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From "David Reid" <ab...@dial.pipex.com>
Subject Re: what is apache? (Re: Small direction change for APR's file I/Oroutines.)
Date Sun, 09 Jan 2000 23:27:00 GMT
I'm forced to agree with Dean that a few of the modules would be better off
as OS specific.  Making them specific would be useful and would make
rewriting them into the 2.0 world easier, whilst giving a server that was
easier to tailor.  The windows port might gain by having a different set of
modules that each has it's own config directives.  Certainly platforms such
as OS2 and BeOS probably would, and this fits very nicely with my recent
proposal for configuration files!  (Sorry couldn't resist that :-))

david
----- Original Message -----
From: "Dean Gaudet" <dgaudet@arctic.org>
To: <new-httpd@apache.org>
Sent: Sunday, January 09, 2000 10:51 PM
Subject: what is apache? (Re: Small direction change for APR's file
I/Oroutines.)


> On Sun, 9 Jan 2000 rbb@apache.org wrote:
>
> >
> > > > actually better than an error condition would be a compile-time
> > > > conditional such as HAS_UNIX_UID, HAS_UNIX_GID, or something like
that.
> > > > this was an area which was painful in NSPR too -- there was no way
to
> > > > implement mod_userdir, for example.
> > >
> > > A compile time option would work just as well.
> >
> > I take that back.  I am not sure a compile time option is as good.  I am
> > worried about portability in the future, and having people add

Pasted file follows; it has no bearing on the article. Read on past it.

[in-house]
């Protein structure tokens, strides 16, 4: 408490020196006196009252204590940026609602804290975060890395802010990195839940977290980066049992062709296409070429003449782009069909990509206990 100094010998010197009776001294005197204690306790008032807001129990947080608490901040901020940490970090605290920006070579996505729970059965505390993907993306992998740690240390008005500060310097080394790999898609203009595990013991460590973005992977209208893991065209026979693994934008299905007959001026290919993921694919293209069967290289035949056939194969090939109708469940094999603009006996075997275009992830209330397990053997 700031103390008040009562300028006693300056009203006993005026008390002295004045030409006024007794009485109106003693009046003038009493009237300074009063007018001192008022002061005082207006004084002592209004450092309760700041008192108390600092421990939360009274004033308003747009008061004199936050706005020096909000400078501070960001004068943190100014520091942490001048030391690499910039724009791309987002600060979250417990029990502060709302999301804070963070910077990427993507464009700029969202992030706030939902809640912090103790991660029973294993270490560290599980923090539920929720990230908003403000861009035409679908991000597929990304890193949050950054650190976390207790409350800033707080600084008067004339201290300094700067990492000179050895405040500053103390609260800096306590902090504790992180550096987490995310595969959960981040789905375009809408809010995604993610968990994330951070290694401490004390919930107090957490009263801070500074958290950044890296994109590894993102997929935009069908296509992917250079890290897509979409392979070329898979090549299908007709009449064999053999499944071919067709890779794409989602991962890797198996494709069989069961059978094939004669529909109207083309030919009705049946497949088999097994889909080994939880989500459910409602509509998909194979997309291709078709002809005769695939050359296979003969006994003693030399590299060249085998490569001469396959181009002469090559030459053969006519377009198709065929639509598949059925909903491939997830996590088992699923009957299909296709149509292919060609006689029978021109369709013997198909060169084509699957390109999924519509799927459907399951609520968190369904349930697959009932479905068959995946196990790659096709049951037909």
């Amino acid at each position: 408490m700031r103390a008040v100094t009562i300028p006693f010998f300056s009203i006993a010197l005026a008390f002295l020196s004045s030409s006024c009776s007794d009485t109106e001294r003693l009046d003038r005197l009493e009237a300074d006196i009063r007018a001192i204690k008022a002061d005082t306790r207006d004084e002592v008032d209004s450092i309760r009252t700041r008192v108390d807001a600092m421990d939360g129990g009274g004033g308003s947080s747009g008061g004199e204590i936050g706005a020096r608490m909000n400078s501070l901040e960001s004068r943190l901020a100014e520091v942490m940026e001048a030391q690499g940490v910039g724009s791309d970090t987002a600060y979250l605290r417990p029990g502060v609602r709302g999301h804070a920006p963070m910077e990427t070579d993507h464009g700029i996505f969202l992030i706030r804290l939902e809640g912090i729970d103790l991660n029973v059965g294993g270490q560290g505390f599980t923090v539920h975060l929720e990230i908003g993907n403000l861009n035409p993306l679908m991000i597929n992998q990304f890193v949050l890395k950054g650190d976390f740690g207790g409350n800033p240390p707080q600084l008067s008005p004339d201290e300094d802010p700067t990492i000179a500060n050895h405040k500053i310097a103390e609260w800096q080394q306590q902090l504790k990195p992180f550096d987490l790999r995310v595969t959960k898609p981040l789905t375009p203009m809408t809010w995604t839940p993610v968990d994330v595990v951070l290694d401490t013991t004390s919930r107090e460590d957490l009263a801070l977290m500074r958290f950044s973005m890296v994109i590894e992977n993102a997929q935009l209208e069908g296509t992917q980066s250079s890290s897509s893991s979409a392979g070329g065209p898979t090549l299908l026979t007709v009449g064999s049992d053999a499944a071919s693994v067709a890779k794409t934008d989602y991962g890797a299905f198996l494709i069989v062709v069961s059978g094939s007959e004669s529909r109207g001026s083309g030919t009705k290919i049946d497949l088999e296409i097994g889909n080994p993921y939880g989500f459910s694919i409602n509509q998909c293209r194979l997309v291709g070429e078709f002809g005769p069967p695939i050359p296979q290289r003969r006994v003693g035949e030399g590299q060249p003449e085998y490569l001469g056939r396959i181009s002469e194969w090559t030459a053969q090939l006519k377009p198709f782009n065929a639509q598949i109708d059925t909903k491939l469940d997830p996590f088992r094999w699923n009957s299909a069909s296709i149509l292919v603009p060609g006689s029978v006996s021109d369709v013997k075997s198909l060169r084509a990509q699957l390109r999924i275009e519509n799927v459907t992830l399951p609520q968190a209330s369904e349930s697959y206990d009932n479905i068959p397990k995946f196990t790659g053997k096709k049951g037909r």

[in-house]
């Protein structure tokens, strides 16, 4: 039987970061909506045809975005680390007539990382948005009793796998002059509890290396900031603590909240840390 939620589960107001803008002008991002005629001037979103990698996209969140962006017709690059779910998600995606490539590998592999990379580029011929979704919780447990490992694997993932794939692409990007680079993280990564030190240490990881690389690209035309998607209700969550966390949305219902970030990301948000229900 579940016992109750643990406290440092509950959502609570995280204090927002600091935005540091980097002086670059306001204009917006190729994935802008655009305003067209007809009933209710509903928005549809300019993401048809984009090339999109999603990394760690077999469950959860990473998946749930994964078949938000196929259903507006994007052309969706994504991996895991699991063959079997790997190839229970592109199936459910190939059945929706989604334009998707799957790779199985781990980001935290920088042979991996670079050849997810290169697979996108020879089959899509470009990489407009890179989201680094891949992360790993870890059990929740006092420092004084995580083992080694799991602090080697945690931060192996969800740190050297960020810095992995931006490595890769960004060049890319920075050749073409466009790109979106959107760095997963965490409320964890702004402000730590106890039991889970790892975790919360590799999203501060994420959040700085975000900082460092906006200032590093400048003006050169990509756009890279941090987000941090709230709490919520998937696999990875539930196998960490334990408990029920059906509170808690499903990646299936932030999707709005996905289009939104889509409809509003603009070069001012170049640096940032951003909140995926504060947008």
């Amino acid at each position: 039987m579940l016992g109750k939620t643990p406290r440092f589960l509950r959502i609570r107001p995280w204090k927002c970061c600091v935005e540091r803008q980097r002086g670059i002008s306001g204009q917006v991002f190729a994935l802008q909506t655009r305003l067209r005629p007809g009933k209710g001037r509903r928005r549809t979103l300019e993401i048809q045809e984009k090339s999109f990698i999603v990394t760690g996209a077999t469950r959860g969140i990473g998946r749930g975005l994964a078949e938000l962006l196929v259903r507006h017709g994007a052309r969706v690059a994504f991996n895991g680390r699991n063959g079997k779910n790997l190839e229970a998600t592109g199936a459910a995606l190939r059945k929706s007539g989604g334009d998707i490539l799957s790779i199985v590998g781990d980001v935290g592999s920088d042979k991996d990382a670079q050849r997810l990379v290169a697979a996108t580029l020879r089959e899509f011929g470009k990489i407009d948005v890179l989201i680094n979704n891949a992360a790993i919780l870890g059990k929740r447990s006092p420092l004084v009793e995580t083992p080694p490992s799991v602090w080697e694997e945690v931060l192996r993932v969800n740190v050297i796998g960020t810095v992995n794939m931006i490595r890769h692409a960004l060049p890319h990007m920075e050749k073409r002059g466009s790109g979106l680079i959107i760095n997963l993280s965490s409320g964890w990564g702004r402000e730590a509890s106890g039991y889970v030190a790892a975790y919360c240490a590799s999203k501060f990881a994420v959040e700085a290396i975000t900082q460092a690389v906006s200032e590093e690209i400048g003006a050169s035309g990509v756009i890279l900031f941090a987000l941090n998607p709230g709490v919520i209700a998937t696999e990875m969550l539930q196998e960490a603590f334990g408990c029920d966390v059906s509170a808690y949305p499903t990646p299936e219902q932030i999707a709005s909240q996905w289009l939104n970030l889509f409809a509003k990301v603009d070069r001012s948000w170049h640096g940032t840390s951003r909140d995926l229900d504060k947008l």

> > HAS_WINDOWS_(UID|GID).  The same goes for any other platform.  This was
> > easy enough to deal with when we were hiding the internals.  People
didn't
> > like hiding the internals, so I opened them up.  Now, we are going to
> > start putting back all the #ifdef's that APR was designed to take out.
> > Except, that this time, we are changing the conditions from the obvious
> > #ifdef WIN32 to #ifndef HAS_UNIX_UID (which may be true for BeOS or
> > MacOSX).  I need to think about this more, but I definately am back to
> > sitting on the fence about compile time options versus defined
constants.
> > :-)
>
> my problem is that i don't know anything at all about access rights,
> users, groups, etc. on other platforms... so i couldn't figure out an
> abstraction which would let things such as mod_userdir become portable.
>
> ok so the truth is, this is an edge of functionality where we get to
> debate on "what is apache?"  and "who are the users of apache?"
>
> maybe we just want to declare some modules to be unix specific and be done
> with it... that'd be really nice.
>
> 'cause really something like mod_userdir is a unix thing.
>
> i think the core technology in apache is akin to "HTTP routing", and i
> know some others agree with this.  get requests off the wire and delivered
> to the correct module as fast as possible.
>
> the other stuff is "packaging" -- consider our endless iterations on
> mod_autoindex/mod_include.  each time we iterate we get a little bit
> closer to a full programming language.  but there's other groups of folks
> (for example php) that have already done this far better than we will.
> i've not used php, but i imagine it's really easy to do the equivalent of
> all the mod_autoindex ReadMe, and Header stuff, plus format the directory
> indicies into tables with whatever fancy colours and gifs you want... and
> you don't need to patch the server to change the format.
>
> it might make sense to pick a few modules for 2.0 which are the core
> technology, decide that we'll provide a portability layer which
> encompasses that, and then leave the rest in os-specific modules. spin off
> a side-project which is "apache classic for unix" which includes the
> mod_userdir, mod_autoindex, mod_include, and suexec stuff.
>
> Dean
>


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